Dangers and Hanoiances

Trip Start Jan 07, 2009
1
18
20
Trip End Ongoing


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Where I stayed
My Lan

Flag of Vietnam  ,
Monday, March 16, 2009

         So we arrived in Hanoi about 9 pm and were greeted by tons of scam artists posed as taxi drivers at the airport. This is apparently the norm here and we were warned about it in the Dangers and Annoyances section of the Lonely Planet. We took the Viet Nam airlines shuttle to the old quarter district of the city. We had hotel reservations already so the driver said he would take us straight there. At some point a Vietnamese guy got on the mini-bus and, in perfect english, asked us where we were heading. We sort of assumed that he worked for the transport company or something so we obliged. He then made a phone call that seemed a little suspicious. When the van pulled up to our hotel the gate was closed for the night and there was a dude in a suit waiting outside for us. He said something "oh you very lucky today, guest house is closed for renovation. Come with me I have new guest house for your auspicious sleeping. You very lucky." We told him to leave nicely a couple of times and he actually tried to sand in front of us to keep us from ringing the doorbell to the hotel. He was pretty aggressive so we had to be fairly tough with the guy. Eventually the door opened and we were admitted inside. our room was pretty nice and sort of tucked away down this hallway/alleyway that was both inside and outside at the same time. It was as if there had been different buildings next to each other that somehow grew together. The result was this sort of Escher-esque effect that a made for a cool pic or two.
      




The conversion here is about 17,000 dongs (huh huh huh) to a dollar. This is the worst one yet. So far we've had to deal with multiples of  33, 85, and now 17. So basically I'm getting pretty smart. That's right SMRT.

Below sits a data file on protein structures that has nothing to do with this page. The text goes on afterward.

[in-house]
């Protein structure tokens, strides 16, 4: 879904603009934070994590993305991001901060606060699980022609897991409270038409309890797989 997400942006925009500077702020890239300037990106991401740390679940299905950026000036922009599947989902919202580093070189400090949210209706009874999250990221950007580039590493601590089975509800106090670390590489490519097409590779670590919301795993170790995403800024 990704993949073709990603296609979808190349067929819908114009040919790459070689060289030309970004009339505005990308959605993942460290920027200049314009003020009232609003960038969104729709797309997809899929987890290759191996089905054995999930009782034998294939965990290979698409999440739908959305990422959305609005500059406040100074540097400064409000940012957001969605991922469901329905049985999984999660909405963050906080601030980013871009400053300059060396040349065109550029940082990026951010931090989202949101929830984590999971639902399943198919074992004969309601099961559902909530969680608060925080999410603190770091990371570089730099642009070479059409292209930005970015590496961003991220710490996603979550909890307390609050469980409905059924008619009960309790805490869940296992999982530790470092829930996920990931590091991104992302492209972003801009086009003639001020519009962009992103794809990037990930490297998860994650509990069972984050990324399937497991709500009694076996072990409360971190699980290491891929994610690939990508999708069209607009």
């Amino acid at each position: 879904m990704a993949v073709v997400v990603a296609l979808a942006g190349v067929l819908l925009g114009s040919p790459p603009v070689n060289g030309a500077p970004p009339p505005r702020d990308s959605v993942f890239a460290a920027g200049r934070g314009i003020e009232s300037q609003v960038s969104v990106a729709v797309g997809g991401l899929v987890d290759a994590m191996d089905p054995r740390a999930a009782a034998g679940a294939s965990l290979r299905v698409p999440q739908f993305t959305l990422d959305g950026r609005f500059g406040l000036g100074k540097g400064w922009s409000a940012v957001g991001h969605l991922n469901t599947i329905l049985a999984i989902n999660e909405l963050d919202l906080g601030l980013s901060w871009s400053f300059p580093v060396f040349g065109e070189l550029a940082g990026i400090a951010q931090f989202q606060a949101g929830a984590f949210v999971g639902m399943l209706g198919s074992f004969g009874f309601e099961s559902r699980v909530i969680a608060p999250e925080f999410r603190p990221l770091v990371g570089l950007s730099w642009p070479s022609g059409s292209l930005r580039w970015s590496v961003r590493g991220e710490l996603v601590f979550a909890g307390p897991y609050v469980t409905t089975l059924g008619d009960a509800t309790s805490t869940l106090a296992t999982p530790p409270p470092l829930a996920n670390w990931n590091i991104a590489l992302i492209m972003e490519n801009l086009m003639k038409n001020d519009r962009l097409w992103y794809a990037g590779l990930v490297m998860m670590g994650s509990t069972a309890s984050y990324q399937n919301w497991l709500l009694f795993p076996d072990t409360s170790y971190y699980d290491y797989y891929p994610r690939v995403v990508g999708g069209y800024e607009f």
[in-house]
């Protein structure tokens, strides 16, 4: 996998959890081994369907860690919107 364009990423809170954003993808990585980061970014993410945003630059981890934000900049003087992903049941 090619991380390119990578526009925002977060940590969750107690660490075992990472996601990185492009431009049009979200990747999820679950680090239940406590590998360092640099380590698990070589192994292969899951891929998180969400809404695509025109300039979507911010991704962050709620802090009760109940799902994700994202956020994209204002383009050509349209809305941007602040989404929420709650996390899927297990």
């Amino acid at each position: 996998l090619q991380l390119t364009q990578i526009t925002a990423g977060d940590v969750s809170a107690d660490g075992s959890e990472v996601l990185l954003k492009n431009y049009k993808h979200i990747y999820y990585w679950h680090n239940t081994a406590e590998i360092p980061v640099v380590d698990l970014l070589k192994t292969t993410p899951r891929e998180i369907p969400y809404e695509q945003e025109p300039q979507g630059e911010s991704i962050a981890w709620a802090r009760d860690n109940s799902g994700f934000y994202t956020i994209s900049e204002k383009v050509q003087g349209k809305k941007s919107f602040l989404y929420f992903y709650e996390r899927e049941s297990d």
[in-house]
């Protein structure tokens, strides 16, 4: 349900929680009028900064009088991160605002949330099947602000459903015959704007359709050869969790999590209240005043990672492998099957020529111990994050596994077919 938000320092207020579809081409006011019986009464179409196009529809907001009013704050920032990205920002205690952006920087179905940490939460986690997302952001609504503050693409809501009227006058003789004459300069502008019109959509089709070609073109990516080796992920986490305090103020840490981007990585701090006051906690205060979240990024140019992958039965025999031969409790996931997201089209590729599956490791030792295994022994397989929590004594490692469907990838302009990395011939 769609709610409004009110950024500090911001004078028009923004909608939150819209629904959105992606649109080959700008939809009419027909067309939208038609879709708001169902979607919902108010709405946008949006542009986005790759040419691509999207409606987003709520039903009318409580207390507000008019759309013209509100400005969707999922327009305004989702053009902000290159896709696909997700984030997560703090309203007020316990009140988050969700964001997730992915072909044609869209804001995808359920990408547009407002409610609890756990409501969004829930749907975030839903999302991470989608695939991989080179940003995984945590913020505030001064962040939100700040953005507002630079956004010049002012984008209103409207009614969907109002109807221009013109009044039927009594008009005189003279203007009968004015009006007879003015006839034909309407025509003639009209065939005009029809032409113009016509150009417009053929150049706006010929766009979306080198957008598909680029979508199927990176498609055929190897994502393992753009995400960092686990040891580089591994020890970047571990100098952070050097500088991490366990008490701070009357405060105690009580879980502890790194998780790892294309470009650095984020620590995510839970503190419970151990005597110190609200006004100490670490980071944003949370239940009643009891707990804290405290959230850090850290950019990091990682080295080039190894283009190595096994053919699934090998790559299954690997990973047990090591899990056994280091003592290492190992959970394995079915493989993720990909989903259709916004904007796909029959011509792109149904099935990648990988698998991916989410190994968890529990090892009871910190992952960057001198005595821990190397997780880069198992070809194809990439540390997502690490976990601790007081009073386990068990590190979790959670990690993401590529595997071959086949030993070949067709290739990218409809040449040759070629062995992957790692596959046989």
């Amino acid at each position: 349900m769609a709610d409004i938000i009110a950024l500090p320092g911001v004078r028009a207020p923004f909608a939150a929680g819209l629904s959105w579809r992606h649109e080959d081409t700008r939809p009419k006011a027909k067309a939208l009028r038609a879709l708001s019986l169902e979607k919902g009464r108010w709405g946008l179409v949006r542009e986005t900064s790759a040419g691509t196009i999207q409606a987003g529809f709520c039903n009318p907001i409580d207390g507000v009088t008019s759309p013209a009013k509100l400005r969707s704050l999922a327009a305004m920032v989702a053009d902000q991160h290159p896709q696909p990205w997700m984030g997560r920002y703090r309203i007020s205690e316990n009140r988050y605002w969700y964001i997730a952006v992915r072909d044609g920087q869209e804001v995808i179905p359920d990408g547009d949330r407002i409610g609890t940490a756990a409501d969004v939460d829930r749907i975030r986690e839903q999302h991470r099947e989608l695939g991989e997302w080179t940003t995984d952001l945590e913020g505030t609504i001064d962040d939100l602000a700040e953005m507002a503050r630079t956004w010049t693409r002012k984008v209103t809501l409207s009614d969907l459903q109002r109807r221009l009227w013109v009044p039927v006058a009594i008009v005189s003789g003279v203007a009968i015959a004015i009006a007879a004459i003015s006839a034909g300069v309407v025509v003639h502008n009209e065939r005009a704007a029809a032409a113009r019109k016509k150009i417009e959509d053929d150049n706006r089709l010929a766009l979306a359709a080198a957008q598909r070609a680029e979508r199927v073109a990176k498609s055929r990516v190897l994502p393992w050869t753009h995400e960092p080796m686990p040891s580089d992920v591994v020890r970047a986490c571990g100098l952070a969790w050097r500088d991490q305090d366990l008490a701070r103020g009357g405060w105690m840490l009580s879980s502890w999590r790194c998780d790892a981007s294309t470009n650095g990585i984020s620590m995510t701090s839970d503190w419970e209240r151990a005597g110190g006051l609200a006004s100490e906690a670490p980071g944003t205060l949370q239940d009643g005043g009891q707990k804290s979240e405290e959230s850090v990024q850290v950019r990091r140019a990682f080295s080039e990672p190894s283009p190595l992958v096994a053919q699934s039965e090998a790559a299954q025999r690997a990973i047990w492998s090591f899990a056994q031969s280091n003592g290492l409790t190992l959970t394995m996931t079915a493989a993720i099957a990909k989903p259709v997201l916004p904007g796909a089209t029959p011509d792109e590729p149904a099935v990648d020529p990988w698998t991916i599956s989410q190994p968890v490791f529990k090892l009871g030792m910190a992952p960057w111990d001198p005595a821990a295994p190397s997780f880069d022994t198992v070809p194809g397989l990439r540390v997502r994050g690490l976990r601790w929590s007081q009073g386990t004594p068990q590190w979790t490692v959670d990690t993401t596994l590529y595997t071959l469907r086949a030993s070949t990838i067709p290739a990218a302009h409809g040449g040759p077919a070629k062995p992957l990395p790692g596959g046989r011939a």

The weather was cool and rainy which came as a relief after a couple of months sweating further south. Hanoi is a super busy motor-bike city where everyone beeps their horns constantly. I know that I've mentioned this before about other places but they are seriously over the top here. They even "pimp their horns"{tm}. After about ten minutes walking around you find yourself going crazy and making beeping sounds at other pedestrians. No one notices as they're also making ridiculous beeping sounds at passing people, cats, and orange vendors. 



People are selling everything everywhere. In a recurring theme that seems to be a result of inexperience with capitalism they set up identical shops next to each other. There will be an entire street of ceiling fan repair shops or a block of aluminum cutters. They actually name streets after what is sold there. this would be convenient if the street names went on for longer than a block or two. So strange.



Somehow in the middle of all that "organization" I discovered a guy making guitars. They looked pretty rough but decent so I asked how much they were. He said and by said I mean typed into a calculator 200,000 Dong. After chuckling to myself about this old guy saying "dong" I struggled through the conversion and was amazed. 12 dollars! I grabbed one of the nicer ones and he said 300,000. I paid about 18 bucks for a handmade guitar from a guy named Trang. It's going to be a pain to travel with for the rest of the trip but I had to. We decided to book a train ticket to Sapa in the north at the first opportunity.
 

Oh yeah by the way as an afterthought we went to see the embalmed-for-40-years body/creepy monster thing of the old ruler Ho Chi Minh. I would likey be imprisoned or something for mentioning that it was the mos disgusting display of necromania I have ever seen (in Viet Nam anyway). There were soldiers everywhere and we were told not to laugh or put our hands in our pockets as we were marched through this huge temple, that only contained his body, in a line of about 20,000 other people. It was free so why not right. I would have pictures but they nearly strip-searched us before we went in. Not to mention the armed guards all over the place. Afterward we enjoyed an iced-cream cone by a nice pond. It turns out that he was a pretty awesome guy who after 1000 years of Chinese, French, and American rule created the first ever democratic Vietnamese nation to which , by 98% I should mention, was elected the first president. So much for all the BS war propaganda. This guy is like George Washington, Kunta-Kente, Che, Cher, and all the Kiebler Elves all rolled up into one giant liberation burrito!  
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